Georges Vanier received several honours while he served as Governor General -- he was promoted to the rank of Major General in 1942 and appointed by the Queen to the Imperial Privy Council of the United Kingdom in 1963. He also received an honorary Doctor of Laws degree from the University of Toronto.
In 1966, General Vanier's strength was failing. Although the daily round of visits and tours did not diminish, he was increasingly feeble and tired. Then on Sunday March 5, 1967, the morning after watching a hockey game, General Vanier died. He was only the second Governor General to die in office since Confederation. His State funeral took place on March 8, 1967 at Notre Dame Cathedral in Ottawa, and his now famous son, the philanthropist Jean Vanier, read the lesson. The General's remains were interred on May 4, 1967 at the commemorative chapel at La Citadelle in Quebec City
Recognition of their love for humanity and deep spirituality recently led to Georges and Pauline Vanier's nomination for beatification in the Roman Catholic Church -- a tribute to this viceregal couple who exemplified noble qualities and cared so deeply for Canada and the Canadian people.
Life Before Rideau Hall
Georges Vanier studied at Loyola College in Montreal, and received a law degree at the Montreal branch of Université Laval. During the First World War, he was a founding member of the 22nd Battalion of the Canadian Expeditionary Force, the French-Canadian battalion that, in 1920, became the famous Royal 22e Régiment. He received the Military Cross in 1916, and the Distinguished Service Order, and Bar to the Military Cross in 1919. While leading an attack at Chérisy, France in 1918, he lost his right leg. After a long convalescence, he returned to Montreal to practice law. He married Pauline Archer on September 29, 1921, and the couple had five children.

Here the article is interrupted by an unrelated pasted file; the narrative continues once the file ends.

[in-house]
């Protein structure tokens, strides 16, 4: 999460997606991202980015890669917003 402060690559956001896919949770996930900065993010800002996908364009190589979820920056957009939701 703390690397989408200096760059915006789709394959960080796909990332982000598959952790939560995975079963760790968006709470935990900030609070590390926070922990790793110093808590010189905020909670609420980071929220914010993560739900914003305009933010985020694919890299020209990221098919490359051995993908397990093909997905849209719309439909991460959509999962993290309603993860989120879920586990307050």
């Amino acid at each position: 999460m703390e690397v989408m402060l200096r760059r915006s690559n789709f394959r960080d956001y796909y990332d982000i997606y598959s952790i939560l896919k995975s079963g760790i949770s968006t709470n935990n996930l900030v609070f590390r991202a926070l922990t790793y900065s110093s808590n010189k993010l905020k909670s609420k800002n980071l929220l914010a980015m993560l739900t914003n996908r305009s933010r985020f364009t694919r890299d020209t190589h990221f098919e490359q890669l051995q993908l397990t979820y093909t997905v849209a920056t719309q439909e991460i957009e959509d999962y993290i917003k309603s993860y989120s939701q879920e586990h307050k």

In 1921, he was appointed aide-de-camp to Lord Byng, beginning many years of service to the Office of the Governor General. In 1925, he took over command of the Royal 22e Régiment at La Citadelle, and the following year was appointed an honorary aide-de-camp to Lord Willingdon and was promoted to the rank of Lieutenant Colonel in 1924.
In 1928, Georges Vanier began a long career in the diplomatic service when he was appointed to Canada's military delegation for disarmament to the League of Nations. Then in 1931, he was named Secretary to the Office of the High Commissioner in London. This was followed in 1939 with his appointment to the position of Canadian Minister to France -- a post he was forced to flee when the Nazis invaded in 1940. He was appointed commander of the military district of Quebec in 1941, and began an early policy of bilingualism in the army. By 1942, he was promoted to Major-General, and following the war was Canada's delegate at the Paris Peace Conference. He was appointed as Canada's first ambassador to France in 1944 and his distinguished service at this post continued until his retirement.
Before retiring in 1953, General Vanier once again served as Canada's representative to the United Nations. After retirement, he and his wife returned to Montreal where they became involved in social work in the city. Georges Vanier was also a director with the Bank of Montreal, Credit Foncier Franco-Canadien, and the Standard Life Assurance Company, and served on the Canadian Council of the Arts.
Prime Minister Pearson appointed Madame Vanier a member of the Privy Council, and she was sworn in on April 11, 1967. She was the first non-political woman to receive this honour, which was given to her because her husband died before the end of his term, which is when a Governor General is normally appointed a Privy Councillor. Madame Vanier was also among the first recipients of the Order of Canada, and was appointed as a Companion on July 6, 1967.
Pauline Vanier died in 1991 at "L'Arche", a community for handicapped adults founded by their son, Jean Vanier, in Trosly, France, at the age of 92. She was buried next to General Vanier at La Citadelle.